Maverick Life

Theatre review: Ubu and the Truth Commission is epic and uncomfortable

By Lesley Stones 28 August 2016

Ubu premiered at the Market Theatre in 1997 and was revived for the Edinburgh Festival to mark our 20th anniversary of democracy. Surprisingly, it doesn’t feel dated, and still packs a hell of a punch. By LESLEY STONES.

Truth is far more frightening than fiction, certainly in this battle-scarred country.

In the powerful play Ubu and the Truth Commission, fact and fiction blend through an imaginative mix of styles, with actors, puppets from Handspring Puppet Company, animation by William Kentridge, and genuine stories from the Truth and Reconciliation Committee (TRC). It’s not lightweight viewing, but it’s worth the journey.

One moment we’re disturbed yet deliberately steered towards amusement by the comically presented actions of a vicious apartheid general. He’s a clownish oaf played by Dawid Minnaar in unflattering underwear. His actions are gregarious and exaggerated, making him a buffoon at times. The Kentridge animations on a large screen behind him are playful as he annoys and cajoles his wife Ma Ubu (Busi Zokufa).

Even when the general sets off with his bloodthirsty dogs of war into the township at night, he’s still a silly and petulant bloke.

Then the mood changes entirely and shockingly as a small puppet character stands quietly and speaks. A translator delivers a real extract from the TRC, and nobody’s laughing any more.

The Kentridge drawings morph from benign to savage – prisoners being tortured, flung from windows and savaged by dogs. Film clips or photographs from the times augment the story.

Ubu is an excellent yet uncomfortable play in several ways. I initially found the exaggerated actions of the two humans a little grating, and it took my unartistic brain a while to settle into the Kentridge animations.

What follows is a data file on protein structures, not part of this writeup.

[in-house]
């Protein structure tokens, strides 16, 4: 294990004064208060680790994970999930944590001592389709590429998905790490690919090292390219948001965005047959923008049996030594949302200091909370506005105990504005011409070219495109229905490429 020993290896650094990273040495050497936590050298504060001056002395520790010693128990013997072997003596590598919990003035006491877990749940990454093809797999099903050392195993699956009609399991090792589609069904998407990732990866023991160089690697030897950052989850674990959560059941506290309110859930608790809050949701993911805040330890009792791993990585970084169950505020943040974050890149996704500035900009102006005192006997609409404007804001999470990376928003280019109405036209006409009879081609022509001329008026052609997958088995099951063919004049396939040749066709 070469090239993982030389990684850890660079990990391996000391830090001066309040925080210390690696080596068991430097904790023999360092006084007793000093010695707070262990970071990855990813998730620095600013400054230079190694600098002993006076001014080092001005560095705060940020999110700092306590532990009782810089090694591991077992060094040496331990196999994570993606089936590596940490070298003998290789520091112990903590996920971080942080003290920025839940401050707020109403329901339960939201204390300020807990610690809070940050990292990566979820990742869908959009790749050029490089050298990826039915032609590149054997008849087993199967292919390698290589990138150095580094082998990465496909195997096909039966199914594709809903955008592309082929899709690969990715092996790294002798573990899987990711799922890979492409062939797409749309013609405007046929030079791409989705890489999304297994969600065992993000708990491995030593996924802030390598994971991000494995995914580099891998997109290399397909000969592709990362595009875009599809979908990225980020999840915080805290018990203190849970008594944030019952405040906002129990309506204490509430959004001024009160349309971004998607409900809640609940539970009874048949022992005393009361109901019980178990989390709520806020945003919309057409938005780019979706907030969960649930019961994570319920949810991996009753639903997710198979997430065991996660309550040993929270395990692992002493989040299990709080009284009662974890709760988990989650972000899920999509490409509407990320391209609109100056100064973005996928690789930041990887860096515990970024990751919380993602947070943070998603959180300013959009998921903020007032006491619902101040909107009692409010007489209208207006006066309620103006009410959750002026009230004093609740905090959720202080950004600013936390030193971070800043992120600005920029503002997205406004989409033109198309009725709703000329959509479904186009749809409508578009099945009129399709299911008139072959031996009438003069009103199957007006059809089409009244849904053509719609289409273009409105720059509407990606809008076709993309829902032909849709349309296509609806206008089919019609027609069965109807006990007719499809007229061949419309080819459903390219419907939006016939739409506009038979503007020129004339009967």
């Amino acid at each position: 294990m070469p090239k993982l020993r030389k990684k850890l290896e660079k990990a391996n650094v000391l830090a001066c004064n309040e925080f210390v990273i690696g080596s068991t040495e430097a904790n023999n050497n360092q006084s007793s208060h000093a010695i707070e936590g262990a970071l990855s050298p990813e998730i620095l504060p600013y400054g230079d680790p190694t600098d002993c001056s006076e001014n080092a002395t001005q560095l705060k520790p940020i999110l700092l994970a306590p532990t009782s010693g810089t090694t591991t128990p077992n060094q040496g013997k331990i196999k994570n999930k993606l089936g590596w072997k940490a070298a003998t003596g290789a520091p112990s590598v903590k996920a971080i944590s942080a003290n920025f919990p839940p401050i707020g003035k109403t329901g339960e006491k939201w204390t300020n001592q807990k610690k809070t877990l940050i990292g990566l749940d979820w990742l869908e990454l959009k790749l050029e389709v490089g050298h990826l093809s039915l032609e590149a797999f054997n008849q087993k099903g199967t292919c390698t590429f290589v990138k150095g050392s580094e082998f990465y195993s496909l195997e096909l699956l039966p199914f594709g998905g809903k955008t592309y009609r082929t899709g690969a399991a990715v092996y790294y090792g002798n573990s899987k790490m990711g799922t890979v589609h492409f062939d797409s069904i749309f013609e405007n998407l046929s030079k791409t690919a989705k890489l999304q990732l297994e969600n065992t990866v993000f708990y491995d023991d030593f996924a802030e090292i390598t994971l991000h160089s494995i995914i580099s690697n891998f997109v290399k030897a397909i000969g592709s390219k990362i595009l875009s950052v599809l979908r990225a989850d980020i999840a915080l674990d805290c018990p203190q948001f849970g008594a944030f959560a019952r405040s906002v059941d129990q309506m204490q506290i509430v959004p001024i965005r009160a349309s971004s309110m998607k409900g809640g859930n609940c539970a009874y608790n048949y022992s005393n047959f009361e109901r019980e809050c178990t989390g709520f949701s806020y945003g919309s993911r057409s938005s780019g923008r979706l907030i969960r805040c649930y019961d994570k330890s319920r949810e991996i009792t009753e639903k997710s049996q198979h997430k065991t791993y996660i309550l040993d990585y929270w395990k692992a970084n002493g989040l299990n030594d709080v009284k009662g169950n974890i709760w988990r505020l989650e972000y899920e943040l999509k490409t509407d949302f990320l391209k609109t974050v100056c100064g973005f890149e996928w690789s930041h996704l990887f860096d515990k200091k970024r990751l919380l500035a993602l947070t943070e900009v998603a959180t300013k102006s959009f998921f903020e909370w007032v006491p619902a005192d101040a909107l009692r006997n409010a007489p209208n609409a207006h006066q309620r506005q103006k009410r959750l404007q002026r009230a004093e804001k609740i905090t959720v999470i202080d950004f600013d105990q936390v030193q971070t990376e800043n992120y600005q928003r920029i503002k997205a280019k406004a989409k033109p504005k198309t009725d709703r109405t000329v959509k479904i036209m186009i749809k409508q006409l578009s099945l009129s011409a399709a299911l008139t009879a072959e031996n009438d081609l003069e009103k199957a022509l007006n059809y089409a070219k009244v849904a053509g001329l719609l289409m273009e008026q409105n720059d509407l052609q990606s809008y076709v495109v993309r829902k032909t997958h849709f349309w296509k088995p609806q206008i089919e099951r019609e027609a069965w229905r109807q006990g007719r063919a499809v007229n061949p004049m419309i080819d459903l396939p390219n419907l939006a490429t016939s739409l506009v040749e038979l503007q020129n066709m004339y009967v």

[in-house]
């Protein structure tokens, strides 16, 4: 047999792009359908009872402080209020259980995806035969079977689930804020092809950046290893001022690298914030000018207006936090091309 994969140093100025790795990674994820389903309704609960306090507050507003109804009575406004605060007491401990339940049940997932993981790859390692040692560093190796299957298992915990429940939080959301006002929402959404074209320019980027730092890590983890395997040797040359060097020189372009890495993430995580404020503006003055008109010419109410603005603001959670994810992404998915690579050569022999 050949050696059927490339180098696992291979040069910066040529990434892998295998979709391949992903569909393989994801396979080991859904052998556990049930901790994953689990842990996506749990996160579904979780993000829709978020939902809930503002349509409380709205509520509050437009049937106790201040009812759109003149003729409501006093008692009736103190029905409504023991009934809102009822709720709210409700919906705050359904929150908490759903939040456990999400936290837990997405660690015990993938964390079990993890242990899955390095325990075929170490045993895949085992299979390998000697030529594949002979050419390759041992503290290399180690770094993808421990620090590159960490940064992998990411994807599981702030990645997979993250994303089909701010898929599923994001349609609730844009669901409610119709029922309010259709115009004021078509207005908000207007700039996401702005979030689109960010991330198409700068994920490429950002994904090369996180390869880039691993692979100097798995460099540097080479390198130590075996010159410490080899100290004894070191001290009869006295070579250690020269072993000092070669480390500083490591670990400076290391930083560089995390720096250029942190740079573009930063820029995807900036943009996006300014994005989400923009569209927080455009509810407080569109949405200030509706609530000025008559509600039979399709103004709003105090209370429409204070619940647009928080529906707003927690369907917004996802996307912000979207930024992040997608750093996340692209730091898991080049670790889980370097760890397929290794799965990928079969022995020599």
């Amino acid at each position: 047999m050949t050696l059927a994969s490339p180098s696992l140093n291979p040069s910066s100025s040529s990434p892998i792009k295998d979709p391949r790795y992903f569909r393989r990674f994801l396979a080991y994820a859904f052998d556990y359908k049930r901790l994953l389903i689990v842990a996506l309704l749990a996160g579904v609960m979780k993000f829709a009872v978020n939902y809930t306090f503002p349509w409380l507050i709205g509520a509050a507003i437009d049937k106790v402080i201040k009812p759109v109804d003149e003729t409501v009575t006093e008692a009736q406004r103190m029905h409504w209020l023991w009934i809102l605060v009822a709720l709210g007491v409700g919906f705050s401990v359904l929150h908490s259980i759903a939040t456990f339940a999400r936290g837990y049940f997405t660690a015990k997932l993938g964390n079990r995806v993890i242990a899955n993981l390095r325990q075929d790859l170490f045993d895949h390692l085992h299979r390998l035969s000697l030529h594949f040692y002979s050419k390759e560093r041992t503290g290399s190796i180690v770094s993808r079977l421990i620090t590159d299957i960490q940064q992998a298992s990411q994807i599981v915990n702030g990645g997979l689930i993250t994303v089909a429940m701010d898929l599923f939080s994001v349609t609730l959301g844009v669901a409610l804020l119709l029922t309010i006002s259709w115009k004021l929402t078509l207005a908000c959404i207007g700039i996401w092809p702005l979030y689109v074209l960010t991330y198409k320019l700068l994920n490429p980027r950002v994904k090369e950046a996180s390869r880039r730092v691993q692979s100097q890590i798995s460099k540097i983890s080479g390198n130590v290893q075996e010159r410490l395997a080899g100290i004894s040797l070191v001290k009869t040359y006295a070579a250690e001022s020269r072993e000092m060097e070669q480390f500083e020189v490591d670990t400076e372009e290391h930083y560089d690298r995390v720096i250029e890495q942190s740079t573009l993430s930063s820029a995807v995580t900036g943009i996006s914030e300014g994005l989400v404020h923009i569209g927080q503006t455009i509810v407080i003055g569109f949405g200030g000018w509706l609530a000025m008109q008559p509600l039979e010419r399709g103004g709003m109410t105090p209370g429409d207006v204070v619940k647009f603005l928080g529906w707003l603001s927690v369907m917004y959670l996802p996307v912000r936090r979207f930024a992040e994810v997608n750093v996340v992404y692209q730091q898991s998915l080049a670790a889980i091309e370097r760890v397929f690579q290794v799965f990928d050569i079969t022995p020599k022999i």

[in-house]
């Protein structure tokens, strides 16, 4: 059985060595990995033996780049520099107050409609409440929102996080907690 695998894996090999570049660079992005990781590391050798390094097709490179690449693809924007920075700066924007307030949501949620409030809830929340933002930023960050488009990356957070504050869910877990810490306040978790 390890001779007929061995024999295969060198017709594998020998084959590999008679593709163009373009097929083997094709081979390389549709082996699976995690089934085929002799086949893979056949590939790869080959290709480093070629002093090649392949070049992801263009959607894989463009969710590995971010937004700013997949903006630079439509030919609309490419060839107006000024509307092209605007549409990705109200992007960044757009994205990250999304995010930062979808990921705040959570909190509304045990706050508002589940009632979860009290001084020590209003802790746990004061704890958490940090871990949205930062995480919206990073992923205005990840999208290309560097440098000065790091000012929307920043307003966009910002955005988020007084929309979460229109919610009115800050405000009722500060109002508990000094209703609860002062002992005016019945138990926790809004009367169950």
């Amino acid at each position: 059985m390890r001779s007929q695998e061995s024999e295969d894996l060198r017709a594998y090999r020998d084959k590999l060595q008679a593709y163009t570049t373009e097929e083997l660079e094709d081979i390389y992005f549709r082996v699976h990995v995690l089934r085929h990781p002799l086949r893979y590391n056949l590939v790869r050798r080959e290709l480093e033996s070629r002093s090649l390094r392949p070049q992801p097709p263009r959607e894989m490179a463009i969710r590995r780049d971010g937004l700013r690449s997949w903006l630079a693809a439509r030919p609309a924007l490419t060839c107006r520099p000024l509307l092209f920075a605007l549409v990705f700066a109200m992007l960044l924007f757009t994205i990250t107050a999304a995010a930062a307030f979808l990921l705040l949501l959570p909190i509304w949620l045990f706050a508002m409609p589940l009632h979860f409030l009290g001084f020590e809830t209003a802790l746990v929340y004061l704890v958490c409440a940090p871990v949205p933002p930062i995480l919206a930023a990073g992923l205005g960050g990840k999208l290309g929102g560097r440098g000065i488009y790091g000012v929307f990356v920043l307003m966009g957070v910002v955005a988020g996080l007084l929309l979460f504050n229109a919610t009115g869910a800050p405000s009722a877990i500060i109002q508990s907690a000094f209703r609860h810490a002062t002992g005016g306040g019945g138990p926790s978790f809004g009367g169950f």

Then you realise how the buffoonery is deliberately highlighting the absolute horror of the real stories picked out from the TRC. Ubu and his ilk may be ridiculed, but look at the damage they caused; the broken bodies and broken lives they left behind.

A thoughtful touch is that Ma Ubu is black, and the TRC snippets feature black-on-black violence too, so it’s not just whites being vilified. Initially Ma Ubu is convinced that her husband is philandering with a mistress when he goes out at night and comes home to shower every morning. When she discovers the truth, she’s relieved that he is protecting her from the black uprising, making her complicit in the crimes.

The ingenious stage design by Adrian Kohler and Kentridge has Ubu stepping into a shower cubicle while the animations show him sloughing off bones and severed limbs with his murderous hands. Then the cubicle becomes the translation booth, with somebody stepping inside to read the harrowing story being told by a broken parent.

The puppets are excellent, with a crocodile playing the political master. A knowing smile, a bloodthirsty appetite and a cast-iron stomach to conceal the evidence.

Playwright Jane Taylor has Ubu speak with a poetry that belies his brutality. Her script also weaves in extremely clever wordplays over dinner, when guilt begins to bite.

Ubu premiered at the Market Theatre in 1997 and was revived for the Edinburgh Festival to mark our 20th anniversary of democracy. Surprisingly it doesn’t feel dated, and still packs a hell of a punch.

Zokufa and Minnaar are back in the roles they first played almost 20 years ago, and both are excellent. Minaar plays his complex character beautifully, with exuberance, guilt and righteousness swirling in equal measure.

Ubu and his puppet dogs, brilliantly controlled by Mongi Mthombeni, Mandiseli Maseti and Gabriel Marchand, discuss the TRC hearings and decide to stick together in silence. Ubu rehearses an expression of remorse, and fails to stifle the smirks. Now the play moves into judgmental territory, showing how some were made scapegoats, many villains were let off lightly, and that remorse is a very malleable emotion. DM

Ubu and the Truth Commission runs at the Market Theatre until September 11.


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